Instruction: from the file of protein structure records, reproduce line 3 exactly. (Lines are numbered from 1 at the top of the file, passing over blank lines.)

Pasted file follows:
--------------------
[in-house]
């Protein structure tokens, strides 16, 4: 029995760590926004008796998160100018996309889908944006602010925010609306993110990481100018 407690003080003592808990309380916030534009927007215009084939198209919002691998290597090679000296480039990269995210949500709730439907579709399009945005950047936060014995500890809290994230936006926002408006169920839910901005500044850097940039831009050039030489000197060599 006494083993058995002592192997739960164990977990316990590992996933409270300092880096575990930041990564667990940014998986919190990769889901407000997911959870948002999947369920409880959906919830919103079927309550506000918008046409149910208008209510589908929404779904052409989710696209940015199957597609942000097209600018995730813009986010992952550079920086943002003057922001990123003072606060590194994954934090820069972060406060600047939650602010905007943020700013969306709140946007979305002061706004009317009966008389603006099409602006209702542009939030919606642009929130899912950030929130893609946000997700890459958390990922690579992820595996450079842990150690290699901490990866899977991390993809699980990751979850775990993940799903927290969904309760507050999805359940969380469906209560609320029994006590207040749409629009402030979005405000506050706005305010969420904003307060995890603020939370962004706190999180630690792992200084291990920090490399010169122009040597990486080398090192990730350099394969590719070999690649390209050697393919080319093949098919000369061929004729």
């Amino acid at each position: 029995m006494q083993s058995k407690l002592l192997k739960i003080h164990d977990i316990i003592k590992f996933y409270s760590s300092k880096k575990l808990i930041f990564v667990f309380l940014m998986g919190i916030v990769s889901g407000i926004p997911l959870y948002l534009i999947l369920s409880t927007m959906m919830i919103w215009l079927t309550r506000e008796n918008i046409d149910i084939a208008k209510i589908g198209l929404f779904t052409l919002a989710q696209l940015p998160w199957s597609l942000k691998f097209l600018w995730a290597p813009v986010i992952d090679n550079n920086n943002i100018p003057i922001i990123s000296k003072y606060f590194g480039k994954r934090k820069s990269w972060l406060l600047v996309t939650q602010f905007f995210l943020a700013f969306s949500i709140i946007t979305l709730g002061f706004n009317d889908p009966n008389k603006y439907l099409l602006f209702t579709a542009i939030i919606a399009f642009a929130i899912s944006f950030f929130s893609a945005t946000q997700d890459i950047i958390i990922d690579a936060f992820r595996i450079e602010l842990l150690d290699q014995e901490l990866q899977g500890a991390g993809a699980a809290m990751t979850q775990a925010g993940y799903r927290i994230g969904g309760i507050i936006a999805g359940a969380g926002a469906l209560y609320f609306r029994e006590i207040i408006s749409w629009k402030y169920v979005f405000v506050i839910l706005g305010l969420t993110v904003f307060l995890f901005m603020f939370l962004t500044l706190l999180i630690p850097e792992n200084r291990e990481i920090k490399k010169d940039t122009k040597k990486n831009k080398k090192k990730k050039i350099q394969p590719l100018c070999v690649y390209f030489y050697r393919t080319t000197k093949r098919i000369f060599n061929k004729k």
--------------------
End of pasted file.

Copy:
């Amino acid at each position: 029995m006494q083993s058995k407690l002592l192997k739960i003080h164990d977990i316990i003592k590992f996933y409270s760590s300092k880096k575990l808990i930041f990564v667990f309380l940014m998986g919190i916030v990769s889901g407000i926004p997911l959870y948002l534009i999947l369920s409880t927007m959906m919830i919103w215009l079927t309550r506000e008796n918008i046409d149910i084939a208008k209510i589908g198209l929404f779904t052409l919002a989710q696209l940015p998160w199957s597609l942000k691998f097209l600018w995730a290597p813009v986010i992952d090679n550079n920086n943002i100018p003057i922001i990123s000296k003072y606060f590194g480039k994954r934090k820069s990269w972060l406060l600047v996309t939650q602010f905007f995210l943020a700013f969306s949500i709140i946007t979305l709730g002061f706004n009317d889908p009966n008389k603006y439907l099409l602006f209702t579709a542009i939030i919606a399009f642009a929130i899912s944006f950030f929130s893609a945005t946000q997700d890459i950047i958390i990922d690579a936060f992820r595996i450079e602010l842990l150690d290699q014995e901490l990866q899977g500890a991390g993809a699980a809290m990751t979850q775990a925010g993940y799903r927290i994230g969904g309760i507050i936006a999805g359940a969380g926002a469906l209560y609320f609306r029994e006590i207040i408006s749409w629009k402030y169920v979005f405000v506050i839910l706005g305010l969420t993110v904003f307060l995890f901005m603020f939370l962004t500044l706190l999180i630690p850097e792992n200084r291990e990481i920090k490399k010169d940039t122009k040597k990486n831009k080398k090192k990730k050039i350099q394969p590719l100018c070999v690649y390209f030489y050697r393919t080319t000197k093949r098919i000369f060599n061929k004729k």